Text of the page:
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Indianapolis Bike Share: What’s going on?

Chicago B Cycle (image credit: Curt Ailes)

Chicago B Cycle (image credit: Curt Ailes)

April 26th 2012, Federal Secretary of Transportation Ray LaHood visited Indianapolis and gave an informal, if not inspiring speech, about Indianapolis and it’s civic cooperation in regards to transportation and infrastructure. He compared the high output produced by civic cooperation to other cities and praised us highly for the output generated. It was fitting then, that CICF President & CEO Brian Payne, and major contributor to the Indianapolis Cultural Trail, chose this event to stand up and proclaim that Indianapolis would be moving forward with another innovative transportation program in April of 2013. That being, a bicycle sharing system.

Indy's Nicest Sidewalk, The Cultural Trail on Mass Ave (image credit: Curt Ailes)

Indy’s Nicest Sidewalk, The Cultural Trail on Mass Ave (image credit: Curt Ailes)

In the initial RFP, authored in December of 2011 and administered through INDOT, the target to begin operations was to be Fall of 2012. Initially, the scope of the project was identified as the 5 downtown cultural districts. Additionally, the RFP requests that someone deeply knowledgeable with the Cultural Trail be involved. Clearly, the intent of the system is one that will function closely with the path of the trail.

Chicago B Cycle (image credit: Curt Ailes)

Chicago B Cycle (image credit: Curt Ailes)

This is a logical, if not expected path forward for a bike share in Indianapolis. Indeed, the Cultural Trail creates a safe path for cyclists to traverse the downtown neighborhoods and a bike share system should be supportive of that. Coupled with the highly successful entertainment options downtown and the growing amount of residential options, it provides an optimum growth opportunity for cycling modal share in the city.

However, with the onset of autumn upon us, it seems reasonable to now ask, “What is going on with the effort to create the bike share system?” Little news has trickled out publicly regarding the proposed system and with the original request date to begin operations all but upon us I wonder what is going on. The Cultural Trail and CICF declined to comment for this story, although I suspect there is a lot going on behind the scenes right now.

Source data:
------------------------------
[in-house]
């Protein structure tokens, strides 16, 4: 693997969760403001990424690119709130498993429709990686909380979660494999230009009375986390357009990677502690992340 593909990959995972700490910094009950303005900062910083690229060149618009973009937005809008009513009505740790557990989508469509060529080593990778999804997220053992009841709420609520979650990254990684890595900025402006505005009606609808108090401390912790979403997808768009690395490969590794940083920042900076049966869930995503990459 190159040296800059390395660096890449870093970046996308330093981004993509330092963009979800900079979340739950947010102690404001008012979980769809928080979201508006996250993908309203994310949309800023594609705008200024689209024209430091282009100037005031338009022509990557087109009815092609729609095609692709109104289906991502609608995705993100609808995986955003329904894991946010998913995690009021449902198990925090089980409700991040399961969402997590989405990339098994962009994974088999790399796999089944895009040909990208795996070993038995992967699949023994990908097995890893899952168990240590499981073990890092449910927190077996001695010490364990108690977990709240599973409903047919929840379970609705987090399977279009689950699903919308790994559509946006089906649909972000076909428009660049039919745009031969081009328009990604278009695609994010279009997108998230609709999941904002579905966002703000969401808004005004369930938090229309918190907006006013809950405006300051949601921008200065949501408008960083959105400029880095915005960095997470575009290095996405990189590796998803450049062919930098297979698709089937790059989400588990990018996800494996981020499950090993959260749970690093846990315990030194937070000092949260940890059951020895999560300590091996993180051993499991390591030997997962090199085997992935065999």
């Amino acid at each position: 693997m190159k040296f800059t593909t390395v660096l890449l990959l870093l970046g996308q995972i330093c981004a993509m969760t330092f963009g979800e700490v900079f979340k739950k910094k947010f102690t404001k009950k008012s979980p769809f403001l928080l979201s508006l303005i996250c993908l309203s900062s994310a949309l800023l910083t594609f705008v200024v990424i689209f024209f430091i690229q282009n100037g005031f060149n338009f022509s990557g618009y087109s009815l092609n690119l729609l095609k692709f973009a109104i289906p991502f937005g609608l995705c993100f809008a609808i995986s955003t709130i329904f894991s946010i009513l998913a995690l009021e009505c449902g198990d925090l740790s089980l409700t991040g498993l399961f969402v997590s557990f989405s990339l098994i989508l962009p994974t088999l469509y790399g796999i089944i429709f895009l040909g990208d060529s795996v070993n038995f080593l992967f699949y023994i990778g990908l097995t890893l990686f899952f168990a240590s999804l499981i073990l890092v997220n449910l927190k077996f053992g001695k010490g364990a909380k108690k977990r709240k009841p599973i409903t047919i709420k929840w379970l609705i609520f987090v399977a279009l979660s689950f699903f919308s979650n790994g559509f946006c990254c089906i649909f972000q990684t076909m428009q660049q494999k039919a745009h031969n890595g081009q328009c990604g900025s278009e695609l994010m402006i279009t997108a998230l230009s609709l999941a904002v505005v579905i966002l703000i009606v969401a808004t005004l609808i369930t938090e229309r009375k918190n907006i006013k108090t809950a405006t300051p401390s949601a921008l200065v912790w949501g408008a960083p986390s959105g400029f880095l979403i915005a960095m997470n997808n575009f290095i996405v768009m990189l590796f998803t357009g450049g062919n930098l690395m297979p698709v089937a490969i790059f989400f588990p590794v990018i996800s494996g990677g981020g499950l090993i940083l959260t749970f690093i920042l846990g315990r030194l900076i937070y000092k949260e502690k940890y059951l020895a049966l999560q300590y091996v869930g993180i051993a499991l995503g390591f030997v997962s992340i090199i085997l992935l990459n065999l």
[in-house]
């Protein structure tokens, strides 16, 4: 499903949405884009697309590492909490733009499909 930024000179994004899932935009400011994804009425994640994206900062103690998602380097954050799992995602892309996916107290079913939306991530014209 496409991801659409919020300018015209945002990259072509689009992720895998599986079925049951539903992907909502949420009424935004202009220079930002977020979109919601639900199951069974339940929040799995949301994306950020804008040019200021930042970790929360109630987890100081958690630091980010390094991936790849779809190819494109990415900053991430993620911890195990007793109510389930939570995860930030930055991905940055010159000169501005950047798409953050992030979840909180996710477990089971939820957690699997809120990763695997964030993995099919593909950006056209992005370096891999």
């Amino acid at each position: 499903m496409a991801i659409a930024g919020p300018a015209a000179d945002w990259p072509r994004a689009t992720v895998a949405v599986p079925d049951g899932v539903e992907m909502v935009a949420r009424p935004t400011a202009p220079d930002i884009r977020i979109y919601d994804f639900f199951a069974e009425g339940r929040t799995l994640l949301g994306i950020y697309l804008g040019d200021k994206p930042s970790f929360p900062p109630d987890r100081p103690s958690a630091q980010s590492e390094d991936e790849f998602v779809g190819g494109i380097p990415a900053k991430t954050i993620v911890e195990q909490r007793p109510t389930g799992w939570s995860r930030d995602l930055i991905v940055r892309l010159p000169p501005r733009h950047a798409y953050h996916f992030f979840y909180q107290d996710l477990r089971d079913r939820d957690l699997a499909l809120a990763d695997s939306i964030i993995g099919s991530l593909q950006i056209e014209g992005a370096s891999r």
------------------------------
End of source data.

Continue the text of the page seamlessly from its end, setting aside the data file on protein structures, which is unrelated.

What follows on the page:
Cultural Trail Map (image credit: Indianapolis Cultural Trail)

Cultural Trail Map (image credit: Indianapolis Cultural Trail)

Cities across the world are implementing bicycle share systems and the rate at which cities are opening or planning on opening them is increasing. Many American cities such as Washington, Chicago and Minneapolis already operate a share system. Recently, Portland announced that they had selected a vendor for their new bicycle share. Clearly, cities see the value in opening systems such as these to reduce automobile mode share and the benefits associated with such efforts. Indianapolis has grown awareness of cycling tremendously in the past 5 years yet still stands to benefit from reducing auto mode share. I hope that the planned bicycle share for Indianapolis comes to fruition in the near future and that we can spend keystrokes in this space praising it instead of asking what is going on.